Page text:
- Editor’s Note: This summer, Kane County Connects interns Annabel Sengstock and Lizzy Kramer are putting the spotlight on 26 Kane County communities, from burgeoning Aurora to serene Sleepy Hollow, looking at each community through the eyes of a civic leader. This article, the 10th of the series, is written by Sengstock and profiles the village of Sleepy Hollow and Village President Stephen Pickett.
Sleepy Hollow is a community with about 3,300 residents, nestled between bustling suburban towns. But don’t mistake its miniature size for a tiny personality: this village has a charm that can’t be found anywhere else in Kane County.
Village President Stephen Pickett says that the rich history of Sleepy Hollow’s neighborhoods makes the community such a special place.
“The village was carved out of an old farm,” he said. “Our village hall used to be the chicken coop. The silo and two barns are still standing to this day … It feels like you’re in the country.”
When Sleepy Hollow was incorporated in the late 1950s, the Village Board held meetings in one of these barns, using bales of hay for seating.
Back then, the community was considered to be “the boondocks,” Pickett said.
Now, industrial parks and commercial strips rest where dairy farms used to lie.
“We’re swimming in concrete and asphalt,” Pickett laments.
But he also says it’s increasingly important that Sleepy Hollow looks to the future instead of reminiscing about the past.
The village president says sustainability is one of the most important items on his agenda.
“We need to keep the funds available to maintain the quality of life we have here,” he said. “We do a pretty good job satisfying our residents’ basic needs: roads, water and police. The village was established in 1958, and I’d like to see it go on until 2058.”
In order to survive in an increasingly modern world, though, Sleepy Hollow has had to add retail to bring in sales tax money. The community has a small commercial strip on the north end of the village along Route 72, including a car dealership coming to the area later this year.
After the redevelopment of Spring Hill Mall, the village will expect to see increased traffic along Route 72. In the near future, the state of Illinois will expand the road from two lanes to four lanes to improve traffic flow. This type of construction will likely impact residents living along the road, but the village will have to wait and see how that will play out.
Sleepy Hollow 2017
- Population: 3,329
- Year Founded: 1958
- Most people don’t know: Sleepy Hollow is based on the Washington Irving novel, The Legend of Sleepy Hollow. Even the streets are named after book characters: There’s Crane Drive, Van Tassel Road and even Beau Brummel Court!
- Famous residents: former Miss Teen USA Cherise Vonae Haugen, computer scientist John Platt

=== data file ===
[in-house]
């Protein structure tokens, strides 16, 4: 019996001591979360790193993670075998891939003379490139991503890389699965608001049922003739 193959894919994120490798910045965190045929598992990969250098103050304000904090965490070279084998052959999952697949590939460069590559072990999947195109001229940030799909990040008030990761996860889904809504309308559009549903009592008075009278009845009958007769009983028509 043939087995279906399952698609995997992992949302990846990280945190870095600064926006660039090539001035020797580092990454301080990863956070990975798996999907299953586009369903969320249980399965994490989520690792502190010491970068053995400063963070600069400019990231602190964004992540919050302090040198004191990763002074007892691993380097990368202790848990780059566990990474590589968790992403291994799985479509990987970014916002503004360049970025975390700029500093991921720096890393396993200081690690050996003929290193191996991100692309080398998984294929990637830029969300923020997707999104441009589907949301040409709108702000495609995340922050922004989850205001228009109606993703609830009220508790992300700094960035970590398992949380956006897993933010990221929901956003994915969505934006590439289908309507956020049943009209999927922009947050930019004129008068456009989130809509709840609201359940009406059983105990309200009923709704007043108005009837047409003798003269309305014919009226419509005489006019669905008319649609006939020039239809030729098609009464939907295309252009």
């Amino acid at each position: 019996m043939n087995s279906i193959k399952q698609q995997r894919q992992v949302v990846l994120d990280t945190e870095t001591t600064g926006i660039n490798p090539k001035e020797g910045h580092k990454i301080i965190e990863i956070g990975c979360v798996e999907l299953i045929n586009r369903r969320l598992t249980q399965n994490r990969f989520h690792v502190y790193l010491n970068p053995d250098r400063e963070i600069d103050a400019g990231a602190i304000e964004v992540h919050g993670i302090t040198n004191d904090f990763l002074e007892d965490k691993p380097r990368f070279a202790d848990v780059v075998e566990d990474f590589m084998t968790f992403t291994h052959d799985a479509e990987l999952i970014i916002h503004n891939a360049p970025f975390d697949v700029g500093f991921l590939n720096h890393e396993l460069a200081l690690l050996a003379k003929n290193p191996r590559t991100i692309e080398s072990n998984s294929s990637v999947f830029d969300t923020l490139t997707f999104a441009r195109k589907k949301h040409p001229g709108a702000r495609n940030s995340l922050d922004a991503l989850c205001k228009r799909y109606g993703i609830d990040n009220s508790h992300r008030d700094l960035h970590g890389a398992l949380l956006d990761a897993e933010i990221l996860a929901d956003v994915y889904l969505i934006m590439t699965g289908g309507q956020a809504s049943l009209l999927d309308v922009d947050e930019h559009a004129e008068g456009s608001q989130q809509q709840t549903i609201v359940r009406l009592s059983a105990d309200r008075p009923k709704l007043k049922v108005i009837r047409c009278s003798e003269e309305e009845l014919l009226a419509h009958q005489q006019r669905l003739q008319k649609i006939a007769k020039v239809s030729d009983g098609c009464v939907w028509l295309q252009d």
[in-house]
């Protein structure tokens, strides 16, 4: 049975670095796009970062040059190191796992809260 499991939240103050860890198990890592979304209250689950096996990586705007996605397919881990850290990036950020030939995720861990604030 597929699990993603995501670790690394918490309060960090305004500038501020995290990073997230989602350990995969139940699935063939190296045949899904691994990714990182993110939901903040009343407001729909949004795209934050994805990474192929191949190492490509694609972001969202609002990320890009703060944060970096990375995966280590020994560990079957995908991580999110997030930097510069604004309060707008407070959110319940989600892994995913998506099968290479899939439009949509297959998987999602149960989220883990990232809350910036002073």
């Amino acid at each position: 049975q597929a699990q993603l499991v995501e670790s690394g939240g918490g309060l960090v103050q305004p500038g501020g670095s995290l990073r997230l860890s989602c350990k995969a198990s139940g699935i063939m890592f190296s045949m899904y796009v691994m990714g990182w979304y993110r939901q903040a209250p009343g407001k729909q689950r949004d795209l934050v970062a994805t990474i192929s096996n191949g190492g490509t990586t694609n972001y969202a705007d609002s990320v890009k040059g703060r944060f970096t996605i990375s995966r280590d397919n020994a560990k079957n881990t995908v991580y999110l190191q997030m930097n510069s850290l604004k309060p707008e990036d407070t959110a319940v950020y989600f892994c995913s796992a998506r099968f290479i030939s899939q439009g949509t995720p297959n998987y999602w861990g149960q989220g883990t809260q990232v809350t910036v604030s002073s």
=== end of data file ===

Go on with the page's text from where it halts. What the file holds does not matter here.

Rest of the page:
- Size: 2.02 square miles
‘Oasis in the Suburbs’
When Stephen Pickett moved to serene Sleepy Hollow 34 years ago, the village had less than 2,000 residents living in its quiet boroughs.
Today, it has added 1,300 new citizens, thanks to the additions of neighborhoods like Saddle Club and The Bluffs in the 1980s.
According to Pickett, it’s Sleepy Hollow’s unique atmosphere that seems to draw people to move to the village.
“There’s a sense that Sleepy Hollow is an oasis in the suburbs. It’s an escape from the cookie-cutter look of most other towns,” he said. “There are no fences, sidewalks or sheds here. Everything’s wide open.”
Although Pickett has been the village president of Sleepy Hollow for almost two decades now, he didn’t start out as the top dog. He began his political career as a trustee of the Village Board, before being asked to run for the presidency. In fact, one of the people who asked him to consider being village president ran against him, he said.
Pickett got the job, and for the past 17 years, he has taken on the responsibility of caring for Sleepy Hollow’s well-being.
“I look out for over 3,300 people,” Pickett said. “We’re a bedroom community, which means that we have almost no commercial or retail development in the village. That gives me a bit of a challenge.”
With West Dundee on the north and east and Elgin on the south and west, Sleepy Hollow is essentially boxed in and landlocked.
Sleepy Hollow was founded on the idea that it would be supported by “rooftops alone,” Picket said, which means the village gets almost all of its revenue from property taxes.
“For about 28 years, our budget has been as tight as two coats of paint. We watch our budget constantly, but we’re looking for coins wherever we can find them. Every nickel and every dime counts,” Pickett said.
Although it may seem as if Sleepy Hollow is frozen in time, it has had to make changes in recent years to remain fiscally stable.
A couple years ago, the village faced a particularly concerning financial struggle. All of its money in reserves had been used up, and if something wasn’t done, Sleepy Hollow would be forced to join another town or have its government dissolved, Picket said.
To fix the issue, Sleepy Hollow was forced to increase its property taxes.
“It’s not easy going out and asking residents to pay more in tax dollars, but we had to do it,” Pickett said.
Since then, the village is back on track, and is in good shape financially, Picket said. Even so, officials are trying to be cautious looking ahead.
“We won’t have any large-scale housing developments in the future,” Picket said. “We only have 24 vacant lots, that’s it.”
About Village President Stephen Pickett
- Profession: Retired bicycle shop owner
- How long have you been a resident: 34 years
- How long have you been village president? 17 years
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